Norway spruce (Picea abies), Scots pine (Pinus sylvestris) and silver birch (Betula pendula) are the major tree species grown in Finnish forest nurseries where 99% of the seedlings are grown in containers first in plastic-covered greenhouses and later outdoors. The main diseases on conifer seedlings are Scleroderris canker (Gremmeniella abietina), Sirococcus blight and cankers (Sirococcus conigenum), snow blights (Herpotrichia juniperi and Phacidium infestans) and needle casts (Lophodermium seditiosum and Meria laricis). Also grey mould (Botrytis cinerea) and birch rust (Melampsoridium betulinum) are among the diseases to be controlled with fungicides. During last years Scleroderris canker has been a problem on Norway spruce, which has been since 2000 the most common species produced in Finnish nurseries. Root die-back (uninucleate Rhizoctonia sp.) on container-grown spruce and pine was a problem in the 1990s. Today the disease has become less common in modern nurseries due to improvements in hygiene and cultivation practice. Since 1991 stem lesions and top dying caused by Phytophthora cactorum has been a problem on birch. The ongoing climate change has already had effect on rusts and powdery mildews as well as other fungi infecting leaves. All diseases, which gain high precipitation and warm and long autumns. For same reasons winter stored seedlings need sprayings against grey mold. Fungal infections are also possible during short-day (SD) treatment, that is necessary for summer and autumn plantings and a beneficial step prior freezing temperatures outside or in freezer storage. Growers are encouraged to use cultural and integrated pest management techniques such as better nursery hygiene, including removing plant debris in nursery growing areas and hot water washing of containers plus removal of diseased, spore-producing seedlings and trees around the nursery.
  • Lilja, Finnish Forest Research Institute, Vantaa, Finland ORCID ID:E-mail: arja.lilja@metla.fi (email)
  • Poteri, Finnish Forest Research Institute, Suonenjoki, Finland ORCID ID:E-mail:
  • Petäistö, Finnish Forest Research Institute, Suonenjoki, Finland ORCID ID:E-mail:
  • Rikala, Finnish Forest Research Institute, Suonenjoki, Finland ORCID ID:E-mail:
  • Kurkela, Finnish Forest Research Institute, Vantaa, Finland ORCID ID:E-mail:
  • Kasanen, University of Helsinki, Department of Forest Sciences, Helsinki, Finland ORCID ID:E-mail:

Category: Research note

article id 702, category Research note
Timo Kurkela, Heikki Nuorteva. (1998). Short-needle disease of Scots pine: an abnormal needle length distribution. Silva Fennica vol. 32 no. 1 article id 702. https://doi.org/10.14214/sf.702
Short-needle syndrome occurs commonly in southern Finland. The disease is characterized by abnormal length distribution of the needles in shoots. In most cases, affected shoots have needles of normal length as well as very short needles. The short needles are those injured during the needle elongation period; the tissues formed abnormal sclerenchymatic structures and wound periderm. One possible cause could be hemipterous insects feeding on growing needles. Salivary sheaths of such insects were often present in both deformed needle bases and undeformed mature tissues.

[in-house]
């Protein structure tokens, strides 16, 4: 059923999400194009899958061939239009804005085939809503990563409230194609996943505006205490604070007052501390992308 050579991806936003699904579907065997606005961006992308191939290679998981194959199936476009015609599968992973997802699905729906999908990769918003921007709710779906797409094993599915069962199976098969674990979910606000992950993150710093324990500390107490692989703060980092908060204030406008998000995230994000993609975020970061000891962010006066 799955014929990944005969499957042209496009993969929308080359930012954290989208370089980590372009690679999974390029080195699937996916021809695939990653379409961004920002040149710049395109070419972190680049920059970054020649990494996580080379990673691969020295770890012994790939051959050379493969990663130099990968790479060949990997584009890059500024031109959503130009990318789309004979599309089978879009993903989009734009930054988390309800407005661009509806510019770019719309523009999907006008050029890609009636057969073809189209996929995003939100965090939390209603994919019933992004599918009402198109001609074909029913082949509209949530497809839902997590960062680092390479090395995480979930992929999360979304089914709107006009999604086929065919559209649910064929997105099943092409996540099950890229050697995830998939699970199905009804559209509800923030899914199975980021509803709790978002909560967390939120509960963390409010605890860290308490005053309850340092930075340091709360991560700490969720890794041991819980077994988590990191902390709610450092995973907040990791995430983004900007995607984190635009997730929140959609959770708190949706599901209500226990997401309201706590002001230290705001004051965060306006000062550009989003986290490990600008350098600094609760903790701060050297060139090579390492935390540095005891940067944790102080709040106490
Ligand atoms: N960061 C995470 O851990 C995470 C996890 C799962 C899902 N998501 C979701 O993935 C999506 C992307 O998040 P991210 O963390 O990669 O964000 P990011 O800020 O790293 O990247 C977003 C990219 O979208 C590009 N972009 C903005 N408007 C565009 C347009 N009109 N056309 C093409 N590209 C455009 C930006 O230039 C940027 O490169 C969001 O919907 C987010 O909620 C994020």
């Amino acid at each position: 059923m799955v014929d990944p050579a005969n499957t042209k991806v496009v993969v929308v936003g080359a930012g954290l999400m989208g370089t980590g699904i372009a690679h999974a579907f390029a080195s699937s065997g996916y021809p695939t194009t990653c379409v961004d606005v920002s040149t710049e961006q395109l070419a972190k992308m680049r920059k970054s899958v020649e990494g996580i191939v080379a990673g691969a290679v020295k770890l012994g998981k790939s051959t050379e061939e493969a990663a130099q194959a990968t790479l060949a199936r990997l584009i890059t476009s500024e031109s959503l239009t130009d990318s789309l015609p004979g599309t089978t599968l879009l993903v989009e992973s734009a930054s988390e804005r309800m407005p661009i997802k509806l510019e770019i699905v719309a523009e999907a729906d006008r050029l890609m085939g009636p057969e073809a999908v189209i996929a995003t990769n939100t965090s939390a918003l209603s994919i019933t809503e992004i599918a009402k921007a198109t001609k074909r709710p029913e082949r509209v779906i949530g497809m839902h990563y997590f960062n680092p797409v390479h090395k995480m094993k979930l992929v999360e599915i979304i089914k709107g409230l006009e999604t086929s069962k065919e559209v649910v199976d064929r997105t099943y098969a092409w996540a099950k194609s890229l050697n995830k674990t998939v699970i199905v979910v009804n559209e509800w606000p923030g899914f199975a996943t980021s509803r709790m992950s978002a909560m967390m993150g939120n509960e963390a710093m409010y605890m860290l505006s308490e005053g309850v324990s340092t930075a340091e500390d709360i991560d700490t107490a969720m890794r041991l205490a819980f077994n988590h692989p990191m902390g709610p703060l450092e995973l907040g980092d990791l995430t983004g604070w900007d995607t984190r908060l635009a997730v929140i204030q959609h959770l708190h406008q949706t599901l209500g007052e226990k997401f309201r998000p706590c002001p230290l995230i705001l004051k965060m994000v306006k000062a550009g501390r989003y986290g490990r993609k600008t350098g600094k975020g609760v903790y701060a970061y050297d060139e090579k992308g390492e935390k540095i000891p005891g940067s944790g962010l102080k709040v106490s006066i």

• Kurkela, Finnish Forest Research Institute, P.O. Box 18, FIN-01301 Vantaa, Finland ORCID ID:E-mail: timo.kurkela@metla.fi (email)
  • Nuorteva, Finnish Forest Research Institute, P.O. Box 18, FIN-01301 Vantaa, Finland ORCID ID:E-mail:

Category: Article

article id 5611, category Article
Arja Lilja, Timo Kurkela, Sakari Lilja, Risto Rikala.. (1997). Nursery practices and management of fungal diseases in forest nurseries in Finland. A review. Silva Fennica vol. 31 no. 1 article id 5611. https://doi.org/10.14214/sf.a8512

The purpose of this article was to collate the literature on fungal diseases that occur on seedlings in forest nurseries. It describes the symptoms of the diseases, the infection pattern of each fungus and the possibilities of controlling the diseases. As background a short introduction is given on forests and nursery practices in Finland.

  • Lilja, ORCID ID:E-mail:
  • Kurkela, ORCID ID:E-mail:
  • Lilja, ORCID ID:E-mail:
  • Rikala., ORCID ID:E-mail:
article id 7612, category Article
Timo Kurkela. (1969). Antagonism of healthy and diseased Ericaceous plants to snow blight on Scots pine. Acta Forestalia Fennica no. 101 article id 7612. https://doi.org/10.14214/aff.7612

Two experiments were conducted in Punkaharju and Leivonmäki in the Central Finland in 1966-67 where the spread of the snow blight caused by Phacidium infestans Karst. was investigated in rows of excised branches from a ten-year-old stand of Scots pine (Pinus sylvestris L.). Ericaceous plants (Calluna vulgaris (L.) Hull and Vaccinium vitis-idaea L.) infected with snow moulds were used to determine their influence on the spread of snow blight.

The results show that significant inhibition of snow blight in Scots pine can be achieved with foliage of ericaceous evergreens. The mechanism of this inhibition is an object of conjecture. In healthy ericaceous vegetation it might be caused by saprophytic fungi living on surface of plants or by some constituent of the foliage. In the case of dead ericaceous foliage, the cause of inhibition seems to be the antagonism of other snow moulds. The antagonism of certain saprophytic organism is well known.

The observed inhibition suggests that ericaceous vegetation may be helpful for reforestation by offering a natural control of snow blight, when seedlings of Scots pine do not stand above the surrounding vegetation.

The PDF includes a summary in Finnish.

  • Kurkela, ORCID ID:E-mail: